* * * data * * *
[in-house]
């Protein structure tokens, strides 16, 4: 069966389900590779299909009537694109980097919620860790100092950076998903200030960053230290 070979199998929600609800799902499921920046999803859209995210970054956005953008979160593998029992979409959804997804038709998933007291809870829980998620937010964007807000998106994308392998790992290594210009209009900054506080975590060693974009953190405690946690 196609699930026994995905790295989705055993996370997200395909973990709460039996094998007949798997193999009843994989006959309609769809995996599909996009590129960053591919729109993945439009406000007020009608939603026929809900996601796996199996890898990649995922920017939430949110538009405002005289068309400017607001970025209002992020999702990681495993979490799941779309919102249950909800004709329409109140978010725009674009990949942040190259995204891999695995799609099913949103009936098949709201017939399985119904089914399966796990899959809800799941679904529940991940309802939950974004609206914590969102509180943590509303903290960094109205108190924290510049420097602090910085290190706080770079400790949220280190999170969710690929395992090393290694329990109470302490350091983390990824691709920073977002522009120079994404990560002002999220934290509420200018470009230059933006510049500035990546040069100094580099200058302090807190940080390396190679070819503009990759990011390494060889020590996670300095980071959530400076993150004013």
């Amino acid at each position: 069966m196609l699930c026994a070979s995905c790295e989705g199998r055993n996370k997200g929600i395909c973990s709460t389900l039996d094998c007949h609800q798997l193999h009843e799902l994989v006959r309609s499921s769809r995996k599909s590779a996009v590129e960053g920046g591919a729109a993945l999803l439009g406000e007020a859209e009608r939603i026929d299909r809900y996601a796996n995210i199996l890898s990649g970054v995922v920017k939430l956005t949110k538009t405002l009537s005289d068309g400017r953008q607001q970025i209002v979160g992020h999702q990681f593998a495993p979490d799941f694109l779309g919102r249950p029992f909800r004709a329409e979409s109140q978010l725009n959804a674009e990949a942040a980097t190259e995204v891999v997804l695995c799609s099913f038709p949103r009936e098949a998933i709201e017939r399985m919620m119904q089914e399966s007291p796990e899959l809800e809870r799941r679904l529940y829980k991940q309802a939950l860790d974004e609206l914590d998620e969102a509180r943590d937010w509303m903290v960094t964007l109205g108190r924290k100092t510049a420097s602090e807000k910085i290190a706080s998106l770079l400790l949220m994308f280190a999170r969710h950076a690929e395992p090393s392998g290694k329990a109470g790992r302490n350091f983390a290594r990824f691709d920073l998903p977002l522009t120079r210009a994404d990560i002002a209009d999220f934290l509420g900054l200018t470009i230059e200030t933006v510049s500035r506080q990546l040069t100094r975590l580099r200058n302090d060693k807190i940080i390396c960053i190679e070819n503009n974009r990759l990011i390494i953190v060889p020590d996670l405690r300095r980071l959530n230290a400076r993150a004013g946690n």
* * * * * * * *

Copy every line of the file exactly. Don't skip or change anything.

[in-house]
């Protein structure tokens, strides 16, 4: 069966389900590779299909009537694109980097919620860790100092950076998903200030960053230290 070979199998929600609800799902499921920046999803859209995210970054956005953008979160593998029992979409959804997804038709998933007291809870829980998620937010964007807000998106994308392998790992290594210009209009900054506080975590060693974009953190405690946690 196609699930026994995905790295989705055993996370997200395909973990709460039996094998007949798997193999009843994989006959309609769809995996599909996009590129960053591919729109993945439009406000007020009608939603026929809900996601796996199996890898990649995922920017939430949110538009405002005289068309400017607001970025209002992020999702990681495993979490799941779309919102249950909800004709329409109140978010725009674009990949942040190259995204891999695995799609099913949103009936098949709201017939399985119904089914399966796990899959809800799941679904529940991940309802939950974004609206914590969102509180943590509303903290960094109205108190924290510049420097602090910085290190706080770079400790949220280190999170969710690929395992090393290694329990109470302490350091983390990824691709920073977002522009120079994404990560002002999220934290509420200018470009230059933006510049500035990546040069100094580099200058302090807190940080390396190679070819503009990759990011390494060889020590996670300095980071959530400076993150004013």
């Amino acid at each position: 069966m196609l699930c026994a070979s995905c790295e989705g199998r055993n996370k997200g929600i395909c973990s709460t389900l039996d094998c007949h609800q798997l193999h009843e799902l994989v006959r309609s499921s769809r995996k599909s590779a996009v590129e960053g920046g591919a729109a993945l999803l439009g406000e007020a859209e009608r939603i026929d299909r809900y996601a796996n995210i199996l890898s990649g970054v995922v920017k939430l956005t949110k538009t405002l009537s005289d068309g400017r953008q607001q970025i209002v979160g992020h999702q990681f593998a495993p979490d799941f694109l779309g919102r249950p029992f909800r004709a329409e979409s109140q978010l725009n959804a674009e990949a942040a980097t190259e995204v891999v997804l695995c799609s099913f038709p949103r009936e098949a998933i709201e017939r399985m919620m119904q089914e399966s007291p796990e899959l809800e809870r799941r679904l529940y829980k991940q309802a939950l860790d974004e609206l914590d998620e969102a509180r943590d937010w509303m903290v960094t964007l109205g108190r924290k100092t510049a420097s602090e807000k910085i290190a706080s998106l770079l400790l949220m994308f280190a999170r969710h950076a690929e395992p090393s392998g290694k329990a109470g790992r302490n350091f983390a290594r990824f691709d920073l998903p977002l522009t120079r210009a994404d990560i002002a209009d999220f934290l509420g900054l200018t470009i230059e200030t933006v510049s500035r506080q990546l040069t100094r975590l580099r200058n302090d060693k807190i940080i390396c960053i190679e070819n503009n974009r990759l990011i390494i953190v060889p020590d996670l405690r300095r980071l959530n230290a400076r993150a004013g946690n």